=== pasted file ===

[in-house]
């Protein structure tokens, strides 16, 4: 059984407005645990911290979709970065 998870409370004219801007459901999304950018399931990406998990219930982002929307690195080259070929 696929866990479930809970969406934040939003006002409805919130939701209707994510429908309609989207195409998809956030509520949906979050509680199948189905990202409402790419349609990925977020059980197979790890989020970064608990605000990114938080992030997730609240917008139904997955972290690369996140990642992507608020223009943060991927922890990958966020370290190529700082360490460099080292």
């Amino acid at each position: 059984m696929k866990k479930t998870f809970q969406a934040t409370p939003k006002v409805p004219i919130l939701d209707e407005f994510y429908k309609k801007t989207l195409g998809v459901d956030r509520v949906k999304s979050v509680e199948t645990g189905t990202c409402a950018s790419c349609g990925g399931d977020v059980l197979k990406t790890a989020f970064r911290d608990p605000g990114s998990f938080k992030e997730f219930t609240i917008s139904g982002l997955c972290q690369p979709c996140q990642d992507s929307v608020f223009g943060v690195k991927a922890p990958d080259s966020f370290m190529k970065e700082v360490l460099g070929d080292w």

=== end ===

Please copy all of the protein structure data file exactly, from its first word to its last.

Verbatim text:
[in-house]
């Protein structure tokens, strides 16, 4: 059984407005645990911290979709970065 998870409370004219801007459901999304950018399931990406998990219930982002929307690195080259070929 696929866990479930809970969406934040939003006002409805919130939701209707994510429908309609989207195409998809956030509520949906979050509680199948189905990202409402790419349609990925977020059980197979790890989020970064608990605000990114938080992030997730609240917008139904997955972290690369996140990642992507608020223009943060991927922890990958966020370290190529700082360490460099080292």
């Amino acid at each position: 059984m696929k866990k479930t998870f809970q969406a934040t409370p939003k006002v409805p004219i919130l939701d209707e407005f994510y429908k309609k801007t989207l195409g998809v459901d956030r509520v949906k999304s979050v509680e199948t645990g189905t990202c409402a950018s790419c349609g990925g399931d977020v059980l197979k990406t790890a989020f970064r911290d608990p605000g990114s998990f938080k992030e997730f219930t609240i917008s139904g982002l997955c972290q690369p979709c996140q990642d992507s929307v608020f223009g943060v690195k991927a922890p990958d080259s966020f370290m190529k970065e700082v360490l460099g070929d080292w």